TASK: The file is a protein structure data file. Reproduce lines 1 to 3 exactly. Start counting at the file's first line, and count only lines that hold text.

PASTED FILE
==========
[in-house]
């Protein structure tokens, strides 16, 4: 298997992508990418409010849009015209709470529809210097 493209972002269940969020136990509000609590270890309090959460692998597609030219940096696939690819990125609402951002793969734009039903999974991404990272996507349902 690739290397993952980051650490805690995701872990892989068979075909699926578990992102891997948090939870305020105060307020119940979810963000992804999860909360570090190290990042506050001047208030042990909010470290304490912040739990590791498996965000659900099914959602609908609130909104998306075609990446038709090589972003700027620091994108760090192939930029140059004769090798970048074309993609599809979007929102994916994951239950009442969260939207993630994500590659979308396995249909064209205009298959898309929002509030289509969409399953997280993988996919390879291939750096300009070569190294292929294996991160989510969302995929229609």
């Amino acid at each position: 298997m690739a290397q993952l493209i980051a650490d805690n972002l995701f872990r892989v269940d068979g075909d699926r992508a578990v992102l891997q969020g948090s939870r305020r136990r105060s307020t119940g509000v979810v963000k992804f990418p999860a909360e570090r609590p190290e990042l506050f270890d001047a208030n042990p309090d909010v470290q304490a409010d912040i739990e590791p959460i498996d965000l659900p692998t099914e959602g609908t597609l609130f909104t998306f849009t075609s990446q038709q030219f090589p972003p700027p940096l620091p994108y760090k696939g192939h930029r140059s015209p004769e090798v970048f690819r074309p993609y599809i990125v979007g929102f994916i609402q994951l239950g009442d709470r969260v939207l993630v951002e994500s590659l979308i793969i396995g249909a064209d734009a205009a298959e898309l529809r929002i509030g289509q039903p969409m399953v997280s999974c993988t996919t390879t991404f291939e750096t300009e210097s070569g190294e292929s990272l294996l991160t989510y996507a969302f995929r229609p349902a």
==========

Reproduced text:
[in-house]
């Protein structure tokens, strides 16, 4: 298997992508990418409010849009015209709470529809210097 493209972002269940969020136990509000609590270890309090959460692998597609030219940096696939690819990125609402951002793969734009039903999974991404990272996507349902 690739290397993952980051650490805690995701872990892989068979075909699926578990992102891997948090939870305020105060307020119940979810963000992804999860909360570090190290990042506050001047208030042990909010470290304490912040739990590791498996965000659900099914959602609908609130909104998306075609990446038709090589972003700027620091994108760090192939930029140059004769090798970048074309993609599809979007929102994916994951239950009442969260939207993630994500590659979308396995249909064209205009298959898309929002509030289509969409399953997280993988996919390879291939750096300009070569190294292929294996991160989510969302995929229609």
């Amino acid at each position: 298997m690739a290397q993952l493209i980051a650490d805690n972002l995701f872990r892989v269940d068979g075909d699926r992508a578990v992102l891997q969020g948090s939870r305020r136990r105060s307020t119940g509000v979810v963000k992804f990418p999860a909360e570090r609590p190290e990042l506050f270890d001047a208030n042990p309090d909010v470290q304490a409010d912040i739990e590791p959460i498996d965000l659900p692998t099914e959602g609908t597609l609130f909104t998306f849009t075609s990446q038709q030219f090589p972003p700027p940096l620091p994108y760090k696939g192939h930029r140059s015209p004769e090798v970048f690819r074309p993609y599809i990125v979007g929102f994916i609402q994951l239950g009442d709470r969260v939207l993630v951002e994500s590659l979308i793969i396995g249909a064209d734009a205009a298959e898309l529809r929002i509030g289509q039903p969409m399953v997280s999974c993988t996919t390879t991404f291939e750096t300009e210097s070569g190294e292929s990272l294996l991160t989510y996507a969302f995929r229609p349902a």